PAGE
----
It's used in Romantic Classical (late 19th century), Impressionist & Modern music genres. It also is often used in jazz as an altered V7 chord scale.

Next!

E |--5--4--2-----------------|
B |-----------4--3--1--------|
G |--------------------2-----|
D |-----------------------4--|
A |--------------------------|
E |--------------------------|
The notes are:

E |-----|--F#-|-----|--G#-|--A--|
B |-----|-----|--D--|--Eb-|-----|
G |-----|--A--|-----|-----|-----|
D |-----|-----|-----|--F#-|-----|
A |-----|-----|-----|-----|-----|
E |-----|-----|-----|-----|-----|

So, you've:

A - D - Eb - F# - G# - A

Writing out the scale degrees here can depend upon which note you pick as the root (1). The first one was easy because the whole tone scale is symmetical. It could have been any of them & the interval intervals between the notes is always just a whole step, hence the name!

Let's try it two different ways. First with the A as the root.

E |-----|--M6-|-----|--M7-|--1--|
B |-----|-----|--4--|--b5-|-----|
G |-----|--1--|-----|-----|-----|
D |-----|-----|-----|--M6-|-----|
A |-----|-----|-----|-----|-----|
E |-----|-----|-----|-----|-----|

A (1)
D (4th)
Eb (flat 5th)
F# (major 6th)
G# (major 7th)
A (1 - octave repeated)

This is a weird mix. It's not really any scale per se. It's an altered form of major: A major with a flat 5th & no 2nd or 3rd. I don't think this way is valuable because it doesn't contain a 3rd, so we don't have a clear way of thinking of it as major or minor. But you can easily just play the major (C#) or minor 3rd (C) as needed or if needed.

Now let's try the F# as root.

E |-----|--1--|-----|--2--|--m3-|
B |-----|-----|--m6-|--M6-|-----|
G |-----|--m3-|-----|-----|-----|
D |-----|-----|-----|--1--|-----|
A |-----|-----|-----|-----|-----|
E |-----|-----|-----|-----|-----|

F# (1)
G# 2nd
A (minor 3rd)
D (augmented 5th or minor 6th)
Eb (major 6th)
F# (1 - octave repeated)

Another weird one! But at least you've got a minor 3rd. So it could be called an altered F# minor scale. F# minor with no 4th, a minor & major 6th.

Hope this helps!
Christopher Schlegel
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# 7
kjpro
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kjpro
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10/21/2010 6:34 pm
Thanks much Chris, you've been a great help.
I now know why I couldn't figure it out. One last question though,
can I use them both over an A major?
# 8
drf46
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drf46
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10/22/2010 1:08 pm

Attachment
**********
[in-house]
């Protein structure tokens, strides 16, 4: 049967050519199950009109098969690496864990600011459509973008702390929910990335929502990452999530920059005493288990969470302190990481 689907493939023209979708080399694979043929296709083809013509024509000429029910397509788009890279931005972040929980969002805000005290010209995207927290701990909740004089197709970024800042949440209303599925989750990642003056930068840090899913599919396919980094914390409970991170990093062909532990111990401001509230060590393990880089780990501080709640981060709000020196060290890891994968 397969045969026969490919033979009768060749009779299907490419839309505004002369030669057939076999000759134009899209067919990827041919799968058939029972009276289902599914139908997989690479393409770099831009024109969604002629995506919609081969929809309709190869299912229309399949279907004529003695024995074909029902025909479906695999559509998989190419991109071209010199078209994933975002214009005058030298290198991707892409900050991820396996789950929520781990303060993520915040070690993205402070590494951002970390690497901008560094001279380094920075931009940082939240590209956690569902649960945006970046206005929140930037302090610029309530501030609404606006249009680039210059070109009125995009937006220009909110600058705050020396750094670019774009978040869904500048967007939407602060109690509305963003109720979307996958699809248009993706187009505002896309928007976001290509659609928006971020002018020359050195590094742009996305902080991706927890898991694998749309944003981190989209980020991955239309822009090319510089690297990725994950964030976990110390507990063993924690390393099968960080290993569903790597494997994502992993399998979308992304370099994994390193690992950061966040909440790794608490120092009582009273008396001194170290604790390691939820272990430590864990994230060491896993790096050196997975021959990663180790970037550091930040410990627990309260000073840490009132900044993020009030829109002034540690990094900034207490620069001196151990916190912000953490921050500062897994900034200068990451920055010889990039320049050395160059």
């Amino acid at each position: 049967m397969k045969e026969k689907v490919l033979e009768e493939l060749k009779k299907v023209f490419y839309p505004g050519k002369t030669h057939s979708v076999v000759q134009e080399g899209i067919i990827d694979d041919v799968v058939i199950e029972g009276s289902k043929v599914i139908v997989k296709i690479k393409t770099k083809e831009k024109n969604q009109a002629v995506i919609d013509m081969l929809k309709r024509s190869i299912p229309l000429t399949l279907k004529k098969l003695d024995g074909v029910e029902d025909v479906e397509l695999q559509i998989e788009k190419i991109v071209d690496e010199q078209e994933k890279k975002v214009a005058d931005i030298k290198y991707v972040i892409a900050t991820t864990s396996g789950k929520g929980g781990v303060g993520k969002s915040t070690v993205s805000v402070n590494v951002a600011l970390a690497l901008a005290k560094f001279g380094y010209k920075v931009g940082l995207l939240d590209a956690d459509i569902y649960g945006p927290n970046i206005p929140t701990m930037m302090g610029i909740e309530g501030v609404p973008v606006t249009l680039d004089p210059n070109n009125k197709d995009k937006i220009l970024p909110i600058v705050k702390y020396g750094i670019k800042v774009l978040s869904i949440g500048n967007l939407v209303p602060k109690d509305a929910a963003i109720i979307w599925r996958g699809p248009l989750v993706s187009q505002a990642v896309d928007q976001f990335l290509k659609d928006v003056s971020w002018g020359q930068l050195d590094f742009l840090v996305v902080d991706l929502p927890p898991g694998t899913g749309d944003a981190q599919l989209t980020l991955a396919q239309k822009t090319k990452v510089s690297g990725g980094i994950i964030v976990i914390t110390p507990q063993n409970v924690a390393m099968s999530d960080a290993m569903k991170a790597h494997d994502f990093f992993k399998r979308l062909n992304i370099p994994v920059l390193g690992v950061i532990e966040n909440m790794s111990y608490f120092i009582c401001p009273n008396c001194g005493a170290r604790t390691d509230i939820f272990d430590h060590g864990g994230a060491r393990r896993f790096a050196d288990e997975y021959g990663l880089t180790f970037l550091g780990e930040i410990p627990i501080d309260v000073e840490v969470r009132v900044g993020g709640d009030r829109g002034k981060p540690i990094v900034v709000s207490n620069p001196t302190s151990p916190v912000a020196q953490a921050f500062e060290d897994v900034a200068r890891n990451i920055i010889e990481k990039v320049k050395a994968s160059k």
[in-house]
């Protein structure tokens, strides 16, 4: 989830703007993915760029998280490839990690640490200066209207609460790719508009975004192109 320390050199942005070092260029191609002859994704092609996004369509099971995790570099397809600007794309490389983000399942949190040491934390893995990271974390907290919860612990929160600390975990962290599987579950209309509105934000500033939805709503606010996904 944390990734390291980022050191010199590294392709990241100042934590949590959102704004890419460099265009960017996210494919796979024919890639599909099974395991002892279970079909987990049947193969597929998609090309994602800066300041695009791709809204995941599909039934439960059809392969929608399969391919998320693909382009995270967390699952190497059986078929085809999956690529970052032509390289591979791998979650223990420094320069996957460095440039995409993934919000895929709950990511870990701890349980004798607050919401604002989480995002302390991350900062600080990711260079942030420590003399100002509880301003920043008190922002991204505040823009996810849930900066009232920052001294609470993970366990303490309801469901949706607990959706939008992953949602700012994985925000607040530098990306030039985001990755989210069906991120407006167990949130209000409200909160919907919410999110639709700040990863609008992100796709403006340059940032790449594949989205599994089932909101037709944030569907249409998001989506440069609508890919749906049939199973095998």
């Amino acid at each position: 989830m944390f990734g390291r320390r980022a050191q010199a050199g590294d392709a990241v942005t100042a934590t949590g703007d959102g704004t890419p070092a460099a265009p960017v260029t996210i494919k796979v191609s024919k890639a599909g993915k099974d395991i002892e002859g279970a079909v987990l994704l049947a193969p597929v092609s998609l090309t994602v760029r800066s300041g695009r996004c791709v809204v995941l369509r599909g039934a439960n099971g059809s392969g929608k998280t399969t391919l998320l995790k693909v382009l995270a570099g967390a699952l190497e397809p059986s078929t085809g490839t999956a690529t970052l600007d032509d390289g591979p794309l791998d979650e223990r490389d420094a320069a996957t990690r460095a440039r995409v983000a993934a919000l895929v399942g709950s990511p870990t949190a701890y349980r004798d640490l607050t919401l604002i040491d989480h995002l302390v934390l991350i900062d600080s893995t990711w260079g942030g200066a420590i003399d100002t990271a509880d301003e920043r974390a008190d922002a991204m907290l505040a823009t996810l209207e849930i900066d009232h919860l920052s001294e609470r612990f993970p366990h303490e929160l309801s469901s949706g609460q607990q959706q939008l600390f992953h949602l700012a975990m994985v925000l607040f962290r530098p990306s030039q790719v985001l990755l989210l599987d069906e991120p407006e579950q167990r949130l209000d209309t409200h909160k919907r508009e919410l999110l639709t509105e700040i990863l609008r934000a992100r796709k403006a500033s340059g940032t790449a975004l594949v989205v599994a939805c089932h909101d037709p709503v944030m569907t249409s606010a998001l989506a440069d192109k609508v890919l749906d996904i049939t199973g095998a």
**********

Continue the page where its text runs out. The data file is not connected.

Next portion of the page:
Hi,
Here's a lesson I did in January of 2008 that relates to your question.
http://guitartricks.com/lesson.php?input=11389

Doug
# 9
ChristopherSchlegel
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ChristopherSchlegel
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10/22/2010 6:34 pm
Originally Posted by: kjproThanks much Chris, you've been a great help.[/quote]
You are welcome.
[QUOTE=kjpro]
One last question though, can I use them both over an A major?

You can play anything you want over any chord or key. Obviously, they will sound "weird" or "outside" or "slightly out of key" because they have notes that are both in (part of the A major scale) and out (not part of the A major scale).

A better way to frame the question is: is this the sound that I want in this part of my music (song, song part, etc.)?

In other words, only the composer/musician can decide what notes should go together in a piece of music. The determining factor is if it fits the intention of the composer/musician.

Otherwise, it's like starting to write a new song and the first thing you do is ask yoruself, "Should I start my new song in a minor or major key?" At this point it's wide open. It's not as if there is "no right or wrong answer". The problem is you don't have enough info.

In order to answer that question you have to specify your intention. Do you want it to sound happy or sad? Ah! Now we have some useful info, we are getting specific about what you want. Major scales are happy sounding; minor scales are sad sounding. See? After you start to focus your intentions about what kind of sound you are trying to achieve, then you can aim for the right answer; meaning the right tool to use, the right scale or notes.

The reason we have, study, learn & use such a wide variety of scales & chords is to have them all in our "tool kit", to be familiar with the unique sound of each note, scale, chord and how it sounds with, or against other ntoes. So, that when we want or need the specific sound of such & such a note, scale or chord, we can "pull it out of our tool box" when you need it.

Make sense? :)
Christopher Schlegel
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# 10
kjpro
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kjpro
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10/25/2010 7:48 pm
Thanks for your help guys.
# 11